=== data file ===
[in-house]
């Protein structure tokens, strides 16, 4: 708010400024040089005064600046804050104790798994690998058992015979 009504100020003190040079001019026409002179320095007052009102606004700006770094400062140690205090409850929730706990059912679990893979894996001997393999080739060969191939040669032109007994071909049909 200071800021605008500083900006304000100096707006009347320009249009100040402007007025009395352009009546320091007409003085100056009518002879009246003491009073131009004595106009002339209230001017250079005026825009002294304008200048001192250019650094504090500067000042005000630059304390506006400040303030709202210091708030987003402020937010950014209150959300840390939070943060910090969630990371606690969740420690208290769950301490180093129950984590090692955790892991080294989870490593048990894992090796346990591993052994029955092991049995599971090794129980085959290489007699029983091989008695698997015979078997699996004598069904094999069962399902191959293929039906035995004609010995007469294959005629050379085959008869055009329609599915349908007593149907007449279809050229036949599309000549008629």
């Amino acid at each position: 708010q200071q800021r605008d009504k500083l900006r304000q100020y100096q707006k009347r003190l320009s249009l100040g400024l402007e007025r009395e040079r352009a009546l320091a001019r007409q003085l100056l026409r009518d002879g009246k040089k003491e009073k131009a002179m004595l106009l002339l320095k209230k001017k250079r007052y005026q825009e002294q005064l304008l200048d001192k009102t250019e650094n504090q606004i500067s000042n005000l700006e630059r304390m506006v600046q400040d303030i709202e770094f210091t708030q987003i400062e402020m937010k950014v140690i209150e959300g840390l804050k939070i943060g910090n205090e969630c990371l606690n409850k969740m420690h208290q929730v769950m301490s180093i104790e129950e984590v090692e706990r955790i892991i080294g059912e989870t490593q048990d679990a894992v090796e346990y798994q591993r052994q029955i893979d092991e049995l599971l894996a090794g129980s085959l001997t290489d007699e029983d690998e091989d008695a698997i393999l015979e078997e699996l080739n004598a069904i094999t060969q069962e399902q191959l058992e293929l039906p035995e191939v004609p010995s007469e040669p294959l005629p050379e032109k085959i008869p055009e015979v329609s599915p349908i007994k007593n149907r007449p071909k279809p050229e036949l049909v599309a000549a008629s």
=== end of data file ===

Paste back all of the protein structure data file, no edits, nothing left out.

[in-house]
């Protein structure tokens, strides 16, 4: 708010400024040089005064600046804050104790798994690998058992015979 009504100020003190040079001019026409002179320095007052009102606004700006770094400062140690205090409850929730706990059912679990893979894996001997393999080739060969191939040669032109007994071909049909 200071800021605008500083900006304000100096707006009347320009249009100040402007007025009395352009009546320091007409003085100056009518002879009246003491009073131009004595106009002339209230001017250079005026825009002294304008200048001192250019650094504090500067000042005000630059304390506006400040303030709202210091708030987003402020937010950014209150959300840390939070943060910090969630990371606690969740420690208290769950301490180093129950984590090692955790892991080294989870490593048990894992090796346990591993052994029955092991049995599971090794129980085959290489007699029983091989008695698997015979078997699996004598069904094999069962399902191959293929039906035995004609010995007469294959005629050379085959008869055009329609599915349908007593149907007449279809050229036949599309000549008629």
């Amino acid at each position: 708010q200071q800021r605008d009504k500083l900006r304000q100020y100096q707006k009347r003190l320009s249009l100040g400024l402007e007025r009395e040079r352009a009546l320091a001019r007409q003085l100056l026409r009518d002879g009246k040089k003491e009073k131009a002179m004595l106009l002339l320095k209230k001017k250079r007052y005026q825009e002294q005064l304008l200048d001192k009102t250019e650094n504090q606004i500067s000042n005000l700006e630059r304390m506006v600046q400040d303030i709202e770094f210091t708030q987003i400062e402020m937010k950014v140690i209150e959300g840390l804050k939070i943060g910090n205090e969630c990371l606690n409850k969740m420690h208290q929730v769950m301490s180093i104790e129950e984590v090692e706990r955790i892991i080294g059912e989870t490593q048990d679990a894992v090796e346990y798994q591993r052994q029955i893979d092991e049995l599971l894996a090794g129980s085959l001997t290489d007699e029983d690998e091989d008695a698997i393999l015979e078997e699996l080739n004598a069904i094999t060969q069962e399902q191959l058992e293929l039906p035995e191939v004609p010995s007469e040669p294959l005629p050379e032109k085959i008869p055009e015979v329609s599915p349908i007994k007593n149907r007449p071909k279809p050229e036949l049909v599309a000549a008629s």